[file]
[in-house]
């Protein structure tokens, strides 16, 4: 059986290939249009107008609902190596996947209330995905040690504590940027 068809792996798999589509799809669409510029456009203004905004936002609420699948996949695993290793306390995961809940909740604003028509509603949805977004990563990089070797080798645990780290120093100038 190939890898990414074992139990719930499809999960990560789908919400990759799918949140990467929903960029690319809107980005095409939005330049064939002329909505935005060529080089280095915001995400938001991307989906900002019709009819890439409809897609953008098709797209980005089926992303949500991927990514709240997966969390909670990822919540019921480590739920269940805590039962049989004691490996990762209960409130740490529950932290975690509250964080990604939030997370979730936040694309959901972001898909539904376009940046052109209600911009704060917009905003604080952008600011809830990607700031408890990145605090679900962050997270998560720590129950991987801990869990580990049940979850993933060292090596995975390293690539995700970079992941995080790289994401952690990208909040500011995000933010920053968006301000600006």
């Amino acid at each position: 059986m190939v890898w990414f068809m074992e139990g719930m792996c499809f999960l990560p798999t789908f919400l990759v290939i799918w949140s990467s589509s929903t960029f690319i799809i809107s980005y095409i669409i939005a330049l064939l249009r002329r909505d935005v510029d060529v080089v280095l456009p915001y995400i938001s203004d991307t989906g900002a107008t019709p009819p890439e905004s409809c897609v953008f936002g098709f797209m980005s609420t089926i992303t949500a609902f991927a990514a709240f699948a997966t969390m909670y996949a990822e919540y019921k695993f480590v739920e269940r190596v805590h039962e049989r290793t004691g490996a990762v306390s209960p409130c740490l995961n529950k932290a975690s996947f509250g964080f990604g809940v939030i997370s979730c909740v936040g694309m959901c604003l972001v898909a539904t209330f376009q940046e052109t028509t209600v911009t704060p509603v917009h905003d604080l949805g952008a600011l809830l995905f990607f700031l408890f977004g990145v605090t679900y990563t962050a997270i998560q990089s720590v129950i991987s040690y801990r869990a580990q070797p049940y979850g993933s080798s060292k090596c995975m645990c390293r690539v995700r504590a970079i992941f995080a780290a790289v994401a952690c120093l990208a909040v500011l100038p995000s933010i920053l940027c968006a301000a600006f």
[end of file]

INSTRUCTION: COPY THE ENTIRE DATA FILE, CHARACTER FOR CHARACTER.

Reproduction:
[in-house]
């Protein structure tokens, strides 16, 4: 059986290939249009107008609902190596996947209330995905040690504590940027 068809792996798999589509799809669409510029456009203004905004936002609420699948996949695993290793306390995961809940909740604003028509509603949805977004990563990089070797080798645990780290120093100038 190939890898990414074992139990719930499809999960990560789908919400990759799918949140990467929903960029690319809107980005095409939005330049064939002329909505935005060529080089280095915001995400938001991307989906900002019709009819890439409809897609953008098709797209980005089926992303949500991927990514709240997966969390909670990822919540019921480590739920269940805590039962049989004691490996990762209960409130740490529950932290975690509250964080990604939030997370979730936040694309959901972001898909539904376009940046052109209600911009704060917009905003604080952008600011809830990607700031408890990145605090679900962050997270998560720590129950991987801990869990580990049940979850993933060292090596995975390293690539995700970079992941995080790289994401952690990208909040500011995000933010920053968006301000600006």
């Amino acid at each position: 059986m190939v890898w990414f068809m074992e139990g719930m792996c499809f999960l990560p798999t789908f919400l990759v290939i799918w949140s990467s589509s929903t960029f690319i799809i809107s980005y095409i669409i939005a330049l064939l249009r002329r909505d935005v510029d060529v080089v280095l456009p915001y995400i938001s203004d991307t989906g900002a107008t019709p009819p890439e905004s409809c897609v953008f936002g098709f797209m980005s609420t089926i992303t949500a609902f991927a990514a709240f699948a997966t969390m909670y996949a990822e919540y019921k695993f480590v739920e269940r190596v805590h039962e049989r290793t004691g490996a990762v306390s209960p409130c740490l995961n529950k932290a975690s996947f509250g964080f990604g809940v939030i997370s979730c909740v936040g694309m959901c604003l972001v898909a539904t209330f376009q940046e052109t028509t209600v911009t704060p509603v917009h905003d604080l949805g952008a600011l809830l995905f990607f700031l408890f977004g990145v605090t679900y990563t962050a997270i998560q990089s720590v129950i991987s040690y801990r869990a580990q070797p049940y979850g993933s080798s060292k090596c995975m645990c390293r690539v995700r504590a970079i992941f995080a780290a790289v994401a952690c120093l990208a909040v500011l100038p995000s933010i920053l940027c968006a301000a600006f």